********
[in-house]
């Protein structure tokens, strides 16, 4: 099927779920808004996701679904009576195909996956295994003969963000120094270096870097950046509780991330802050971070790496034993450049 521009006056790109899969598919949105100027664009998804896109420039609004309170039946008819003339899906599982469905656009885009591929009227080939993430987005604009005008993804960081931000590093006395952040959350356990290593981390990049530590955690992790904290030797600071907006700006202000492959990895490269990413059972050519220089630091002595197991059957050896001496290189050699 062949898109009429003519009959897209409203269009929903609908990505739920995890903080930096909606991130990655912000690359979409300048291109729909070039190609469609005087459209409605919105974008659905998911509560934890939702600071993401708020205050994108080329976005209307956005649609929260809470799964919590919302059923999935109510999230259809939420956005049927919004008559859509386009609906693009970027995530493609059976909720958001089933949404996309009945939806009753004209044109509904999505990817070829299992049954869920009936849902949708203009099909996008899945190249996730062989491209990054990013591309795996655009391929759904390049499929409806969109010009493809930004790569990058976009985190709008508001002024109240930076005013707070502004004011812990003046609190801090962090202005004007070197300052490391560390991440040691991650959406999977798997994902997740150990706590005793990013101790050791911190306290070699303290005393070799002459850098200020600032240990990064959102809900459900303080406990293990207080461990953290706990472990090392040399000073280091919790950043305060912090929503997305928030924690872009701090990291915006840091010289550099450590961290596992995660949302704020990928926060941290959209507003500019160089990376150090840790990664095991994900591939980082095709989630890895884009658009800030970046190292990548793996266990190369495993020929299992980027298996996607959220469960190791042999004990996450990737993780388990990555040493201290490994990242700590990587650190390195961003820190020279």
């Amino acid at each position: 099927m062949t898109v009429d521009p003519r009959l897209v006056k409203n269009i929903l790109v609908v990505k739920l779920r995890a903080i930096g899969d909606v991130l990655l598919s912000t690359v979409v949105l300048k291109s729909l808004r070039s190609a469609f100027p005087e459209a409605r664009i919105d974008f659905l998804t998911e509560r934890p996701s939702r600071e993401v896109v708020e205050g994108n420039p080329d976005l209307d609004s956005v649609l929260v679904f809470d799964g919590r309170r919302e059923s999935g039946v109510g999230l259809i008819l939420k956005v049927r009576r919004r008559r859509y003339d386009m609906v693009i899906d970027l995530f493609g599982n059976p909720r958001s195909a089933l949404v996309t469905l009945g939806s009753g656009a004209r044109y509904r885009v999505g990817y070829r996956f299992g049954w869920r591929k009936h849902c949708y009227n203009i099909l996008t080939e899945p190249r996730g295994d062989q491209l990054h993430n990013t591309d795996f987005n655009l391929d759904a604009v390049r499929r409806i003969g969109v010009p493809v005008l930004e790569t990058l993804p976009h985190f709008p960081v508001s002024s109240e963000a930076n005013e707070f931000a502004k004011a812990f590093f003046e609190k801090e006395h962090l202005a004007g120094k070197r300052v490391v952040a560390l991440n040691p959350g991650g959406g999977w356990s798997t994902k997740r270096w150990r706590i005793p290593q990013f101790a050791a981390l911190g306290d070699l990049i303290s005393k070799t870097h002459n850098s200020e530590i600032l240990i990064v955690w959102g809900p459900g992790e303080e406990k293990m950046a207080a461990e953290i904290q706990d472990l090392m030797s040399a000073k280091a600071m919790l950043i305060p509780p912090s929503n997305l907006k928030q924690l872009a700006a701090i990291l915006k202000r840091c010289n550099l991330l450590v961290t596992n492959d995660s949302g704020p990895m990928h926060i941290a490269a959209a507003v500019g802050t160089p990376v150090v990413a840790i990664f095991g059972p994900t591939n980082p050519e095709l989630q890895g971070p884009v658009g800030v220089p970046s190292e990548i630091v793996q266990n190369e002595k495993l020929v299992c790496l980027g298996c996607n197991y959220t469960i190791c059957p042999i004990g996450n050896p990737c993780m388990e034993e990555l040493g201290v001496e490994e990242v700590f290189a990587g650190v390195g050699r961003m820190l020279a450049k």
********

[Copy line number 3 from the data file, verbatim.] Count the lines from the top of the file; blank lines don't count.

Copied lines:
């Amino acid at each position: 099927m062949t898109v009429d521009p003519r009959l897209v006056k409203n269009i929903l790109v609908v990505k739920l779920r995890a903080i930096g899969d909606v991130l990655l598919s912000t690359v979409v949105l300048k291109s729909l808004r070039s190609a469609f100027p005087e459209a409605r664009i919105d974008f659905l998804t998911e509560r934890p996701s939702r600071e993401v896109v708020e205050g994108n420039p080329d976005l209307d609004s956005v649609l929260v679904f809470d799964g919590r309170r919302e059923s999935g039946v109510g999230l259809i008819l939420k956005v049927r009576r919004r008559r859509y003339d386009m609906v693009i899906d970027l995530f493609g599982n059976p909720r958001s195909a089933l949404v996309t469905l009945g939806s009753g656009a004209r044109y509904r885009v999505g990817y070829r996956f299992g049954w869920r591929k009936h849902c949708y009227n203009i099909l996008t080939e899945p190249r996730g295994d062989q491209l990054h993430n990013t591309d795996f987005n655009l391929d759904a604009v390049r499929r409806i003969g969109v010009p493809v005008l930004e790569t990058l993804p976009h985190f709008p960081v508001s002024s109240e963000a930076n005013e707070f931000a502004k004011a812990f590093f003046e609190k801090e006395h962090l202005a004007g120094k070197r300052v490391v952040a560390l991440n040691p959350g991650g959406g999977w356990s798997t994902k997740r270096w150990r706590i005793p290593q990013f101790a050791a981390l911190g306290d070699l990049i303290s005393k070799t870097h002459n850098s200020e530590i600032l240990i990064v955690w959102g809900p459900g992790e303080e406990k293990m950046a207080a461990e953290i904290q706990d472990l090392m030797s040399a000073k280091a600071m919790l950043i305060p509780p912090s929503n997305l907006k928030q924690l872009a700006a701090i990291l915006k202000r840091c010289n550099l991330l450590v961290t596992n492959d995660s949302g704020p990895m990928h926060i941290a490269a959209a507003v500019g802050t160089p990376v150090v990413a840790i990664f095991g059972p994900t591939n980082p050519e095709l989630q890895g971070p884009v658009g800030v220089p970046s190292e990548i630091v793996q266990n190369e002595k495993l020929v299992c790496l980027g298996c996607n197991y959220t469960i190791c059957p042999i004990g996450n050896p990737c993780m388990e034993e990555l040493g201290v001496e490994e990242v700590f290189a990587g650190v390195g050699r961003m820190l020279a450049k």